Detecting the Insider Threat – how to find the needle in a haystack?
The problem of detecting the insider threat before it actually happens is as difficult and complex to solve as the prediction of human behavior itself. What is the next action of a person? Which action will be inside the scope of assigned work for that person? Which action will indicate the preparation for an attack by that person? Recent technological advances have shown significant improvements in predicting what was previously considered unpredictable – human behavior. Despite some initial setbacks, systems such as Google Now, Siri, or Cortana aim to predict users’ needs before they even know them.


European firms satisfied with IT infrastructure outsourcing but priorities are changing
“The infrastructure services supplier landscape includes many different types of supplier, including global, regional and local traditional service providers, Indian outsourcers and emerging suppliers. This is increasing competition and forcing suppliers to bring new offerings and delivery models to the market,” the Forrester report stated. “Faced with this customer demand for better, faster and more cost-effective infrastructure services, and increased competition from emerging and India-centric suppliers, Europe's leading providers are forced to bring new offerings and delivery models to the market,” said Forrester analyst Wolfgang Benkel.


Social customer service next up in call centers
The interest in social media has sparked action between both contact center and unified communications (UC) vendors. In October, for example, UC provider 8x8 announced plans to incorporate Conversocial's cloud-based social media engagement technology. The combined product would enable contact center managers to have greater insight and control over their social media strategies. Many other vendors, including Avaya, Cisco, and Genesys, already natively support social media through their multi-channel contact center platforms.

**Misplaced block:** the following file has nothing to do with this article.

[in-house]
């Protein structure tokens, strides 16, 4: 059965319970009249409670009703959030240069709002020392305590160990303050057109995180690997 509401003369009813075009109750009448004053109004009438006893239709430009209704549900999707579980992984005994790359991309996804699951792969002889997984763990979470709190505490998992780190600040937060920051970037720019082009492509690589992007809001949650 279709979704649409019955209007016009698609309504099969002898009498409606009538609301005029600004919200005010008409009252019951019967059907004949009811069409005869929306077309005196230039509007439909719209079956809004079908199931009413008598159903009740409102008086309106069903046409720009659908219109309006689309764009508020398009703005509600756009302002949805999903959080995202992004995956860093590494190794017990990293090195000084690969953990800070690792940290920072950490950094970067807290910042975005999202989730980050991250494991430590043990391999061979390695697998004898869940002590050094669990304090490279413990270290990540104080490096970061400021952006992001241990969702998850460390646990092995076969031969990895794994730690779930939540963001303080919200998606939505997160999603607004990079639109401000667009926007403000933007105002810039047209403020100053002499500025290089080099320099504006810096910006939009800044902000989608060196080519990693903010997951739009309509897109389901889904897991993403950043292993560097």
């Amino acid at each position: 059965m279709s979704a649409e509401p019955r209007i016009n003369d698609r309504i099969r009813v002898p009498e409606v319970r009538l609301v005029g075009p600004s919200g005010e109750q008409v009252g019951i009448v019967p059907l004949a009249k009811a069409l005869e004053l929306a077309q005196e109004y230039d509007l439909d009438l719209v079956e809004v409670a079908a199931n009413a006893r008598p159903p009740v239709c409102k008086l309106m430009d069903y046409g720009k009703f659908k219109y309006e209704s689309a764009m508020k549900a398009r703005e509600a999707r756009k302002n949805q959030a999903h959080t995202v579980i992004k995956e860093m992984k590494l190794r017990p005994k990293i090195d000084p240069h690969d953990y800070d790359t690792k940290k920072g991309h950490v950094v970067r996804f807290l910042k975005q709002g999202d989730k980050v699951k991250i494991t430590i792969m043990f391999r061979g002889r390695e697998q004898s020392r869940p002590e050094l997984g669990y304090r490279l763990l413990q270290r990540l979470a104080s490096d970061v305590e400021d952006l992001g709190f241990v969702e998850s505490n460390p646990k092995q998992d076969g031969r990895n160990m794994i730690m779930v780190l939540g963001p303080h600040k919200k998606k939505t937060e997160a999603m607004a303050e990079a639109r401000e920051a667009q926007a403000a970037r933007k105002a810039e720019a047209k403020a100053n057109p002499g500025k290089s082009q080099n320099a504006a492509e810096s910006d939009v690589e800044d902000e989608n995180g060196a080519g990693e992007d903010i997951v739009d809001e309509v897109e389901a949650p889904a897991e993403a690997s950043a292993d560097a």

Less is more for Australian startups
Australia's startup ecosystem has come a long way over the past two decades, but there remains a big difference between the local market and the homeland of the ecosystem that it is working to emulate: Silicon Valley. The domestic startup sector is seeing more and more entrants vying to pony up money to help early stage businesses get off the ground, but when it comes to more substantial later-stage funding, the dollars tend to dry up. However, the economic foundations underlying California's technology sector -- and the United States' tech industry in general -- run far and deep, with numerous wells from which to draw rich seams of funding.


Best Defense Against a Cyber-Attack Is to Know Your Adversary
Chapman, who is director of cyber operations at EdgeWave Security, believes that if enterprises looked at security the way the military does and used military-grade practices, few network breaches would succeed. Chapman gets his military slant because he was in charge of part of the U.S. Navy's cyber-war operations. This is why he thinks the North Korea theory about the attack on Sony Pictures isn't accurate. He said that nothing about the attack makes sense if you try to blame that country. Instead, he thinks the attack was either someone making use of readily available attack scripts found on the Internet or it was an inside job.



Quote for the day:

"Confidence comes not from always being right but from not fearing to be wrong." -- Peter T. Mcintyre